By Sachin Kalra, Infostretch.
Augmented reality (AR) is one of the hottest trends in technology today. Its popularity is equally reflected in projections, as the market is expected to be worth more than $160 billion by 2020, up from just $4 billion in 2016. But its use is not limited to simply chasing Pokémon and other games. With a growing number of applications across a range of industries, the technology is increasingly being adopted within the healthcare sector, where analysts predict its value will reach around $5 billion by 2025.
A number of healthcare providers and medical device manufacturers have already begun to realize AR’s potential for improving their efficiency and effectiveness. A handheld AR device developed by US-based AccuVein, for example, enables clinicians to quickly and easily locate veins for injections – scanning and projecting a virtual image of a patient’s veins on their skin. And in the UK, surgeons at London’s Imperial College Healthcare Trust use Microsoft’s HoloLens AR headset to create an accurate, real-time, virtual 3-D map of a patient’s blood vessels, muscles and bones before making a single incision.
Its impact isn’t only being felt by healthcare providers. In pharmaceuticals, for example, there are AR apps available which can give patients access to information such as dosage instructions and possible side effects. Those patients simply scan a particular prescription and the application recognizes the medication. Furthermore, solutions such as Ghostman are aiding patients with physical rehabilitation therapy following serious injury, and scientists are even exploring how the technology can be used to treat psychiatric and neurological conditions.
Given the benefits it offers both healthcare providers and their patients, AR’s growing popularity within the sector is not surprising. As with any new technology, though, implementing AR is not without its challenges.
Obstacles to overcome
While there may be a great deal of hype around future applications, it’s worth remembering that AR is still a relatively nascent space. There is currently little in the way of an ecosystem around the technology, as well as a lack of interoperability — both obstacles of implementation.
As it stands, developers are required to either build AR applications for one single platform or find ways of creating content for different platforms. Since each of these options has its own specific requirements, most AR apps today tend to be stand-alone projects. This situation is likely to be resolved over time with the implementation of common standards which will enable the creation of common frameworks, speeding up the overall development and deployment process. Once these standards are in place, it’s likely that AR will become more widely adopted within the healthcare sector.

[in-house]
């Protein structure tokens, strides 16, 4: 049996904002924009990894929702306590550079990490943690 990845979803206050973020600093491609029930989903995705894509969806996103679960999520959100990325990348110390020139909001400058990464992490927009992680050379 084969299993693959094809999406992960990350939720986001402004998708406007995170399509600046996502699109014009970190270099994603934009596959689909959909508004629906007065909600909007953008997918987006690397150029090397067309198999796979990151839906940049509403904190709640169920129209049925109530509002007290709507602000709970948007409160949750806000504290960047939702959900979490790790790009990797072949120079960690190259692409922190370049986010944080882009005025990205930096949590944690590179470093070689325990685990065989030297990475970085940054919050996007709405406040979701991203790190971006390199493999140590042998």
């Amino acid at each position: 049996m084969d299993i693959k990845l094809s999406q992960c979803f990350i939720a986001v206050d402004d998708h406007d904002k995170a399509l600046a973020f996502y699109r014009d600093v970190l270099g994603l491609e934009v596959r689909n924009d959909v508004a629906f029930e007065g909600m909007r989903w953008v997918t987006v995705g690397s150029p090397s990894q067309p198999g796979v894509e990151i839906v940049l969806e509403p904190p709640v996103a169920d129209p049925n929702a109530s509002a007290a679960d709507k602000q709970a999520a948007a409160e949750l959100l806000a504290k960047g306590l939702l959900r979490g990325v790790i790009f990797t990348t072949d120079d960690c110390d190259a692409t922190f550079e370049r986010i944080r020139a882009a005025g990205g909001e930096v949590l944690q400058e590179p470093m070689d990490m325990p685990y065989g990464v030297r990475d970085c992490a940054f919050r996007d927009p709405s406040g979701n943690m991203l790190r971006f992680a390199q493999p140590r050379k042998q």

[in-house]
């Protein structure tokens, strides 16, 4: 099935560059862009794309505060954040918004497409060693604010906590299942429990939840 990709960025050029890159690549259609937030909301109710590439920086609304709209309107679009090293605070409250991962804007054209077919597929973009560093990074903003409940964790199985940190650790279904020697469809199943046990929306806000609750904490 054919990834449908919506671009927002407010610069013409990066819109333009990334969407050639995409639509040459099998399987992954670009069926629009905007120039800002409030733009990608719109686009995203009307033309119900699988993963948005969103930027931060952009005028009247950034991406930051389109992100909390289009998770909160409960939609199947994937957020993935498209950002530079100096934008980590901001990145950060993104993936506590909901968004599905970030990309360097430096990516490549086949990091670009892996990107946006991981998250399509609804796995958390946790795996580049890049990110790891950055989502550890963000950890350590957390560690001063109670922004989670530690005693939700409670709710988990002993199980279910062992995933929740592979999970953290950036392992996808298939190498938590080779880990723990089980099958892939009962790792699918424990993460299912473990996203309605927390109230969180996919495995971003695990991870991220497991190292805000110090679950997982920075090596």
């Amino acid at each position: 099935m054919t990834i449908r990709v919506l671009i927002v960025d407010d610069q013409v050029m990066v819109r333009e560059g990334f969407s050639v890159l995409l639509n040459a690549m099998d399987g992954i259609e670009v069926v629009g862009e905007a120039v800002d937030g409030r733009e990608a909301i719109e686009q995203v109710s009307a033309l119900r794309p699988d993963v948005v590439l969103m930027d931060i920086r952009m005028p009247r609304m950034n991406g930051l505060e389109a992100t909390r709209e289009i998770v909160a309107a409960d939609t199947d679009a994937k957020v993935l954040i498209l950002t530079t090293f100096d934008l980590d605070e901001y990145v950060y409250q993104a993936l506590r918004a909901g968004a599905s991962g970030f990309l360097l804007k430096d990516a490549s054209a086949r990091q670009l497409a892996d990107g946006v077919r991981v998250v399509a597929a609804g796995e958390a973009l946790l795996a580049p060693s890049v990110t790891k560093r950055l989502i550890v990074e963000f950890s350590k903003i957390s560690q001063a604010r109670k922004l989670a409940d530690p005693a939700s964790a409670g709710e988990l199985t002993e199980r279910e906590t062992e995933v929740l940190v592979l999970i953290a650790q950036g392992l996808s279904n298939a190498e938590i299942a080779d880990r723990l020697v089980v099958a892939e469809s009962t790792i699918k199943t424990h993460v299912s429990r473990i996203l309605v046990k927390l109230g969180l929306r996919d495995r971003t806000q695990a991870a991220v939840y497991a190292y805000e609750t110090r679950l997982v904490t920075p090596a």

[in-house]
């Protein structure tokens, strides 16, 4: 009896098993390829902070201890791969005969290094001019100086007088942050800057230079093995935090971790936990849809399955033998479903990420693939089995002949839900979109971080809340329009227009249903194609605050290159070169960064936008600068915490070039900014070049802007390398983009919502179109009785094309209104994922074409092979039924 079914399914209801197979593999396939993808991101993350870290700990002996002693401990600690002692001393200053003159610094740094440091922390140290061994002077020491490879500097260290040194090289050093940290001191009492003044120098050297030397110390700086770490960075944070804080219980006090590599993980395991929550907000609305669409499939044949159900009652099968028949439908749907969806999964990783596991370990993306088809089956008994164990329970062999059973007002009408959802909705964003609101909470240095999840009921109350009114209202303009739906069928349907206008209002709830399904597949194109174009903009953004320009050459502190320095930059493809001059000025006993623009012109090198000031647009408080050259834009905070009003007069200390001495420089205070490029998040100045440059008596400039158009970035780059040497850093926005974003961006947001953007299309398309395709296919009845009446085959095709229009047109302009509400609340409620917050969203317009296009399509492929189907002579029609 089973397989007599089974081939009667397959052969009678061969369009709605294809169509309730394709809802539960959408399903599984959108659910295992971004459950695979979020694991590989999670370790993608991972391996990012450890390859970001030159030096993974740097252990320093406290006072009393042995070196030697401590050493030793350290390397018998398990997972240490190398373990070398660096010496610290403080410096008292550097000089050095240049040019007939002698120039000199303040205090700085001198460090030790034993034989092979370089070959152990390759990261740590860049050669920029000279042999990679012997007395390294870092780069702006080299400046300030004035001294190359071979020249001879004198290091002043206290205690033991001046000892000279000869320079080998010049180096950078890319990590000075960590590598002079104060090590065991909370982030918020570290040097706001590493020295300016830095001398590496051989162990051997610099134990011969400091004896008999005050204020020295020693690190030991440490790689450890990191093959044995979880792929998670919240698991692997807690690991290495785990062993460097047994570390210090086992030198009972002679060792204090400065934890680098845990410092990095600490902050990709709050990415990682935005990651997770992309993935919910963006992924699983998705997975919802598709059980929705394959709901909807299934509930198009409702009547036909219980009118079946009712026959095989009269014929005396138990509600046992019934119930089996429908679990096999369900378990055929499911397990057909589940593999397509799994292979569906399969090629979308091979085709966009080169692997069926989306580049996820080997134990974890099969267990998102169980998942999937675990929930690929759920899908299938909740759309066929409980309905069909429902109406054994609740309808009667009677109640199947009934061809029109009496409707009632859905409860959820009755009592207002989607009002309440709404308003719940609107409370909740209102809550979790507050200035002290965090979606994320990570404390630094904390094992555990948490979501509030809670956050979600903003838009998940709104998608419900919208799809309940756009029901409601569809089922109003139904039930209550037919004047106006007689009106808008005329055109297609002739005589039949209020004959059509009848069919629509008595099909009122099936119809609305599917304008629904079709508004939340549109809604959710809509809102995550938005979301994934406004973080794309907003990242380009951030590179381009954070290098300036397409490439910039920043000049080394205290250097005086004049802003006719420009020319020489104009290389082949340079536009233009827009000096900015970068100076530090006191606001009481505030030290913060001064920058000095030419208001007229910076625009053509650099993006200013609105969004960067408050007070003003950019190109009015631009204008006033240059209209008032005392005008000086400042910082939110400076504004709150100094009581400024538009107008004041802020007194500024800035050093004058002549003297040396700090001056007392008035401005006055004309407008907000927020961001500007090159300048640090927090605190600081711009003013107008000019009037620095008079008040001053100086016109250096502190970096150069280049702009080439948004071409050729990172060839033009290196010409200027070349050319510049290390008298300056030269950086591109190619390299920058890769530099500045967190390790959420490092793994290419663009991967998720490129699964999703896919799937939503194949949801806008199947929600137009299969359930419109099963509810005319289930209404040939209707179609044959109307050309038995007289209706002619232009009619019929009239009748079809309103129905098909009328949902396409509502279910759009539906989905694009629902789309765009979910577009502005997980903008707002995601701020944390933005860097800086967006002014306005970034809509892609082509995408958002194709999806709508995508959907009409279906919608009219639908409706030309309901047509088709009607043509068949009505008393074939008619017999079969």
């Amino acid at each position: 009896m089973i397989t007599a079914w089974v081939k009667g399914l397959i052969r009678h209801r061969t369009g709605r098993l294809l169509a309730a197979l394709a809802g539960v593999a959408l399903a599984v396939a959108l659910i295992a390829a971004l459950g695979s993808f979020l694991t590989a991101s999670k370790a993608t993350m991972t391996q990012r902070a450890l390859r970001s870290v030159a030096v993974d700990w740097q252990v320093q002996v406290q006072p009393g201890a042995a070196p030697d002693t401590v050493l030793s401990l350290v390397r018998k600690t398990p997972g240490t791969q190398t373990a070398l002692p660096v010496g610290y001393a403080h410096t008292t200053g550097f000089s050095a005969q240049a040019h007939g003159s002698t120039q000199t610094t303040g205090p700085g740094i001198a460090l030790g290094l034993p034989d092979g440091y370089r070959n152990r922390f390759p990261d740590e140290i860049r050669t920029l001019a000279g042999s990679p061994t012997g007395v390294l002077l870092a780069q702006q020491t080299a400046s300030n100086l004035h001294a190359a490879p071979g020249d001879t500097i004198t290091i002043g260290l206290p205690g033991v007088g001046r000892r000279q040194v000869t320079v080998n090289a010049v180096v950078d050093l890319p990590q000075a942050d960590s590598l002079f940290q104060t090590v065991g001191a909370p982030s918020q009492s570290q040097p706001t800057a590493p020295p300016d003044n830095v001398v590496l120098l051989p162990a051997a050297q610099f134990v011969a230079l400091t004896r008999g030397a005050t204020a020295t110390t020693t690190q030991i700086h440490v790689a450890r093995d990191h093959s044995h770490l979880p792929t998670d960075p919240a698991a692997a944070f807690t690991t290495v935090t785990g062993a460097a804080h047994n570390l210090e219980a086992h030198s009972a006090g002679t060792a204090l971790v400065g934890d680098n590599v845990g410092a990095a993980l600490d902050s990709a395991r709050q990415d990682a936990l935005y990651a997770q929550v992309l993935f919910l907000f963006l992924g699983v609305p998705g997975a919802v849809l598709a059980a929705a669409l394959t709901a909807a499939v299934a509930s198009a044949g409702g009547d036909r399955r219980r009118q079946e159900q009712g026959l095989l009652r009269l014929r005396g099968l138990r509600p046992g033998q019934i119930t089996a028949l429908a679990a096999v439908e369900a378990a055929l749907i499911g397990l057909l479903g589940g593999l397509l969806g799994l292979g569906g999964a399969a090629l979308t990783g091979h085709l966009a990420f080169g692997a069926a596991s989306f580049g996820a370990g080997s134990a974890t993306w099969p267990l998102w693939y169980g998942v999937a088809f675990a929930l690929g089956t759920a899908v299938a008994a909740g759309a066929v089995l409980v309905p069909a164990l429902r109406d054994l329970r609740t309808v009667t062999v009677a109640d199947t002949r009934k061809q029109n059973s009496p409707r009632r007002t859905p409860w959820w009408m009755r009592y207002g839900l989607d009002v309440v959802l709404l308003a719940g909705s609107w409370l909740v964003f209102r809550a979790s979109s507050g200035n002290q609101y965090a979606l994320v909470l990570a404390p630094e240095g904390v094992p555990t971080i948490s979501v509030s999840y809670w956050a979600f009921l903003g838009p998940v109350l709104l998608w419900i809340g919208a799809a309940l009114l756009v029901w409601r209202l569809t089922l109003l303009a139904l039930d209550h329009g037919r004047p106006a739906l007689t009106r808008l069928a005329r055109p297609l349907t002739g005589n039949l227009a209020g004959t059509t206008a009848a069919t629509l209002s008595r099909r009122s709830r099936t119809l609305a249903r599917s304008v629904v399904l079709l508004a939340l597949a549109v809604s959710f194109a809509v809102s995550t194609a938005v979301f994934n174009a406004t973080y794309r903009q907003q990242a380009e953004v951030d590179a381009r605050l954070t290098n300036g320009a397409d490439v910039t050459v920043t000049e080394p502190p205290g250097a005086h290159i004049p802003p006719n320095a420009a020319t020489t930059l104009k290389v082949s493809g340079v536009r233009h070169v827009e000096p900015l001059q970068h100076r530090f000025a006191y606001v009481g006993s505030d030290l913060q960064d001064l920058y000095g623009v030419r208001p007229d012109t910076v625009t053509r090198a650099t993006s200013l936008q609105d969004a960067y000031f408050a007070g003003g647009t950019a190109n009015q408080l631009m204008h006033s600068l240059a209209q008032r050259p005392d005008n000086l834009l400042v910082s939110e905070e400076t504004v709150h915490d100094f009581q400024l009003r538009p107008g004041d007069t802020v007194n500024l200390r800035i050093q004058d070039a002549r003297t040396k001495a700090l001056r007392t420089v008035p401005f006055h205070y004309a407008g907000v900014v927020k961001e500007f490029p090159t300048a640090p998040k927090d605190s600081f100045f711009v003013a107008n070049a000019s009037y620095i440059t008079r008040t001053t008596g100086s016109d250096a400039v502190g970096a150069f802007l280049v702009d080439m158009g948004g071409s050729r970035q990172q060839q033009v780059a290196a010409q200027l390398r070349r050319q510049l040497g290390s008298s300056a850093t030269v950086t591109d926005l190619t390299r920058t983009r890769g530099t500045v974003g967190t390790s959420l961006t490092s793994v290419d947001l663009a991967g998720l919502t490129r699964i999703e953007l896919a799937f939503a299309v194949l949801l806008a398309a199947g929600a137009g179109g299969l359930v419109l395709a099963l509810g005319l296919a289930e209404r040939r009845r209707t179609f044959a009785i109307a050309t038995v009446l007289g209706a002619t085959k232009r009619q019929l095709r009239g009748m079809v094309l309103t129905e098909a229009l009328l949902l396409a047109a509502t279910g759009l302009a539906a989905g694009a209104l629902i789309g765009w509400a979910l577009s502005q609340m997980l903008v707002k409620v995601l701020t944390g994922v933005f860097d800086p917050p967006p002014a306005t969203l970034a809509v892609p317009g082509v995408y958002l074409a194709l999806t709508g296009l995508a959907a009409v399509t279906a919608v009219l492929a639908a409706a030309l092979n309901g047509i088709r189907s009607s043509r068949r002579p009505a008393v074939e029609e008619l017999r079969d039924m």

Perception is also crucial — the future of AR depends on how it is perceived by end users. If AR is to be widely adopted, it’s important that developers ensure they put user experience at the heart of every project. As a burgeoning technology, AR is still something of an unknown quantity, so it is vital that sufficient time be given to ensure success. To do this, factors like loading and rendering three-dimensional objects, taking into account the real-world environment and conditions, and to carrying out extensive load testing will be required prior to release. Lag, or a lack of response in an AR application, might be frustrating when you’re trying to catch a Pokémon – but when we talk about care delivery, the consequences will be considerably more dire.
Finally, and most importantly, a shortage of formal regulation in the AR space means the technology is open to exploitation by bad actors. We all know that healthcare is one of the most heavily regulated industries – and with good reason; but until its current security concerns are addressed, it is unlikely that the integration of AR technology in the sector will continue much further. If developers want a place at the table, they should ensure the best possible security provisions and controls are proactively built into their apps from the very beginning for items like patient data and accessibility.
Keeping it real
AR is clearly an exciting prospect for healthcare. Its ability to open up a world of innovative opportunities could enhance patient care in unprecedented ways. While embracing these opportunities, it is important that healthcare providers don’t get caught up in the excitement and lose sight of the business cases for which they are implementing the technology.
Realizing the full benefits of AR will also be virtually impossible if an organization’s platforms don’t align with its back-end architecture, or development and testing don’t account for security concerns throughout the software development lifecycle (SDLC).
As the technology enabling AR matures, efficient and effective data analysis will equally be key to delivering actionable intelligence for these applications. For example, specialist testing can replicate the stimuli and conditions of the real world in custom-built lab environments; this testing aspect is essential to addressing security concerns and ensuring that a solution will achieve a specific use case.
AR is set to play an important role in the digital transformation of healthcare. When concerns around the technology have been addressed and obstacles overcome, we will see the technology become widely accepted and used by healthcare practitioners across the globe.